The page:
The anchor was paralyzing at first, so heavy I could hardly bare it. In the midst of the worst turmoil I have ever known watching my little boy suffer so greatly, I did the only thing that still made sense, the only thing I could control. I went for a run. Having been a dedicated distance runner for about 8 years at that point, I knew the healing qualities in running. I ran and I cried. I ran and I prayed. I ran and I screamed. Sometimes the pain and anguish that came pouring out during a run scared me, but I kept running. I ran until my legs ached and my lungs burned. I ran until I could feel the anger, shock, fear, and helplessness slowly leaving my body. I continued to run in an exhaustive zombie-like state in between hospital stays and testing. Each time I returned from my run, that anchor felt just a little bit lighter. It was during one of our 3 hour back and forth drives to the hospital that an idea formed. I am not a woman of inaction; I can’t just sit in a waiting room like a normal person. I knew exactly what I had to do. I had to run.  I decided to run for the entirety of my son’s surgery; the greatest show of solidarity I could muster, the only thing that still made sense. If he must endure this surgery, I can endure my own special brand of pain in his honor and so I started training for the longest run of my life. I was no stranger to the marathon, but this would be far above and beyond what I had ever done. Emmett’s (virtual) Endurance Event was officially born. I made a Facebook event, a race bib with his picture, and encouraged family and friends to do something active on that day with me. It was a show of support for Emmett, even though he was too young to understand it, letting him know he wasn’t alone in this and raising awareness for Craniosynostosis in the process.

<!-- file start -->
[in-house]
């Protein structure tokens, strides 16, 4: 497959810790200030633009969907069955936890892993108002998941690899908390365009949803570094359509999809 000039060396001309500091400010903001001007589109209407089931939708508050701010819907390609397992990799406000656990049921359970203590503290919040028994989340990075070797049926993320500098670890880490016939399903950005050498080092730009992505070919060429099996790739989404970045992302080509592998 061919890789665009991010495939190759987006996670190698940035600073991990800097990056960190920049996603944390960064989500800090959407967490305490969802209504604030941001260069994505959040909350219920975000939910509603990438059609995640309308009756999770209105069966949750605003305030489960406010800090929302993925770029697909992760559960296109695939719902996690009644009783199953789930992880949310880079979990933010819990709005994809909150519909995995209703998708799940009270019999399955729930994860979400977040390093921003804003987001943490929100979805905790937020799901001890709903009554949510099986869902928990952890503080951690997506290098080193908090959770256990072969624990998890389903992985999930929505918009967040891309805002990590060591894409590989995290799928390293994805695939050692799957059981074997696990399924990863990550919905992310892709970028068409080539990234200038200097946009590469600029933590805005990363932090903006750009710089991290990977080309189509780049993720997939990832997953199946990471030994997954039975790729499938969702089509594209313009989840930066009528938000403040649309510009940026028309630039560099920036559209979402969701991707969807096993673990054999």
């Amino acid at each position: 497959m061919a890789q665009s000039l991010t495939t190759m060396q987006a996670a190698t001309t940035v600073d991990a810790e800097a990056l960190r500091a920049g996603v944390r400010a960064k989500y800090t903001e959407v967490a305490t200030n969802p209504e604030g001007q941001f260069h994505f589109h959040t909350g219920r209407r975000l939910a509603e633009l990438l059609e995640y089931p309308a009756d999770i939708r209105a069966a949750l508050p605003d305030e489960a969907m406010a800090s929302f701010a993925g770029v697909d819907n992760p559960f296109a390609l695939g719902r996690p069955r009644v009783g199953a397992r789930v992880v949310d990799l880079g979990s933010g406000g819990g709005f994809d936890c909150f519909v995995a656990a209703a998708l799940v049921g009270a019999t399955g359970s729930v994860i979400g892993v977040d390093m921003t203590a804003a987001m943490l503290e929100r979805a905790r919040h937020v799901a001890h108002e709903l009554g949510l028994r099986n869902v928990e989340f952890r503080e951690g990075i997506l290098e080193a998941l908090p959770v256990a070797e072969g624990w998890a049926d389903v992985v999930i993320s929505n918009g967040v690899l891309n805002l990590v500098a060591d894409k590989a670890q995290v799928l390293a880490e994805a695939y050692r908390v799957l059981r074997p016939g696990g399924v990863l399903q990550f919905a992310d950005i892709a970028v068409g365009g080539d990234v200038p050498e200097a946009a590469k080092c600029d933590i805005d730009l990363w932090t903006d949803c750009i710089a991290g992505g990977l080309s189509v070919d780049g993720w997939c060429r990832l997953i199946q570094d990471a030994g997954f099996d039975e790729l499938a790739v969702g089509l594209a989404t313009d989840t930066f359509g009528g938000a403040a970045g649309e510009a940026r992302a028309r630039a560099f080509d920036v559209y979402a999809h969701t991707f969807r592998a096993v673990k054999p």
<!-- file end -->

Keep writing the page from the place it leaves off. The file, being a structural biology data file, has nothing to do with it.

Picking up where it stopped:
Back in the tiny windowless room, the monotony of my footsteps begins to threaten my sanity. It’s no longer soothing. It’s a quiet room with only my pit crew – my running expert husband and marathon running pastor. My footsteps echo loudly in my ears, to the point where I consider plugging my ears to drown out the noise. In my head, I am a thousand miles away: far away from this treadmill, this hospital, and this new life. In my head, I ran away from all of this. But in reality, I am here. Running and waiting in this agonizing state of the unknown.